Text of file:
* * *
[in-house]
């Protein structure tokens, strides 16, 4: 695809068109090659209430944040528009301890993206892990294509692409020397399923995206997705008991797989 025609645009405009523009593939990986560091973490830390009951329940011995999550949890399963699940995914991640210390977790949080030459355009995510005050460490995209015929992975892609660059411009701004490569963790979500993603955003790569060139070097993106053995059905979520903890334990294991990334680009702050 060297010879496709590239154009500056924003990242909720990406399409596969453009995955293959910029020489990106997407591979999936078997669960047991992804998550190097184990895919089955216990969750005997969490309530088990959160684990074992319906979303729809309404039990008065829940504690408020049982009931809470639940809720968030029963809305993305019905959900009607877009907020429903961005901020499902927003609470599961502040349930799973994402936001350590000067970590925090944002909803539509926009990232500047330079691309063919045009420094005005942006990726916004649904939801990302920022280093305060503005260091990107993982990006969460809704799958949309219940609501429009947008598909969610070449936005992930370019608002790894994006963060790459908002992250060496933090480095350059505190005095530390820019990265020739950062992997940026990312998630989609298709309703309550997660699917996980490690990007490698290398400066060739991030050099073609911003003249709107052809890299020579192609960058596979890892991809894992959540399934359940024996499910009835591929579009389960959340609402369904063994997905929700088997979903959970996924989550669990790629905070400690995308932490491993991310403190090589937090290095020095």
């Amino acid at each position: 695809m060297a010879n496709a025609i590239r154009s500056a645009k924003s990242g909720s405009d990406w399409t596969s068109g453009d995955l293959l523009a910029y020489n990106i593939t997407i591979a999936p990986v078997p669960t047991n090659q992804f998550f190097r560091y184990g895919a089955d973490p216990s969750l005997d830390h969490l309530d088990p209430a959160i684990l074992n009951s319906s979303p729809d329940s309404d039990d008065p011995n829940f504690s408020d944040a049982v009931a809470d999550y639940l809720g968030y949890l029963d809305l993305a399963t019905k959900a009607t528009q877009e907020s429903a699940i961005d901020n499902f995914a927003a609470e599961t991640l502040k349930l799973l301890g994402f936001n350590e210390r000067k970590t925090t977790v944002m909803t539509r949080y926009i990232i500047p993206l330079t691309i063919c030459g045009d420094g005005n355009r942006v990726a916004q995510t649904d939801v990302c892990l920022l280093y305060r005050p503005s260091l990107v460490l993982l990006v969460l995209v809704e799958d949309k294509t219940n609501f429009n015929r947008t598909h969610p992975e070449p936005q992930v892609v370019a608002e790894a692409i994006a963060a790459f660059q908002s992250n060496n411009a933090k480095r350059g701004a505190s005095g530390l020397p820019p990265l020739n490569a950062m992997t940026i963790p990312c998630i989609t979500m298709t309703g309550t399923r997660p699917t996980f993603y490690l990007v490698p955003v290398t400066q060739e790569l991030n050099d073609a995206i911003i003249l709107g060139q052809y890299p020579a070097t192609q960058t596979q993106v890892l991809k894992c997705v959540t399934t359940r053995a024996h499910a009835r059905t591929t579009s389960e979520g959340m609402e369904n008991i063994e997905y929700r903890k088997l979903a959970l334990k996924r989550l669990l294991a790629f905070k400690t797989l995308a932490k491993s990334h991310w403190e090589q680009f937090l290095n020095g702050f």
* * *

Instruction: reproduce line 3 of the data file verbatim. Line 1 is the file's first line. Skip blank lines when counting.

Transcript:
């Amino acid at each position: 695809m060297a010879n496709a025609i590239r154009s500056a645009k924003s990242g909720s405009d990406w399409t596969s068109g453009d995955l293959l523009a910029y020489n990106i593939t997407i591979a999936p990986v078997p669960t047991n090659q992804f998550f190097r560091y184990g895919a089955d973490p216990s969750l005997d830390h969490l309530d088990p209430a959160i684990l074992n009951s319906s979303p729809d329940s309404d039990d008065p011995n829940f504690s408020d944040a049982v009931a809470d999550y639940l809720g968030y949890l029963d809305l993305a399963t019905k959900a009607t528009q877009e907020s429903a699940i961005d901020n499902f995914a927003a609470e599961t991640l502040k349930l799973l301890g994402f936001n350590e210390r000067k970590t925090t977790v944002m909803t539509r949080y926009i990232i500047p993206l330079t691309i063919c030459g045009d420094g005005n355009r942006v990726a916004q995510t649904d939801v990302c892990l920022l280093y305060r005050p503005s260091l990107v460490l993982l990006v969460l995209v809704e799958d949309k294509t219940n609501f429009n015929r947008t598909h969610p992975e070449p936005q992930v892609v370019a608002e790894a692409i994006a963060a790459f660059q908002s992250n060496n411009a933090k480095r350059g701004a505190s005095g530390l020397p820019p990265l020739n490569a950062m992997t940026i963790p990312c998630i989609t979500m298709t309703g309550t399923r997660p699917t996980f993603y490690l990007v490698p955003v290398t400066q060739e790569l991030n050099d073609a995206i911003i003249l709107g060139q052809y890299p020579a070097t192609q960058t596979q993106v890892l991809k894992c997705v959540t399934t359940r053995a024996h499910a009835r059905t591929t579009s389960e979520g959340m609402e369904n008991i063994e997905y929700r903890k088997l979903a959970l334990k996924r989550l669990l294991a790629f905070k400690t797989l995308a932490k491993s990334h991310w403190e090589q680009f937090l290095n020095g702050f």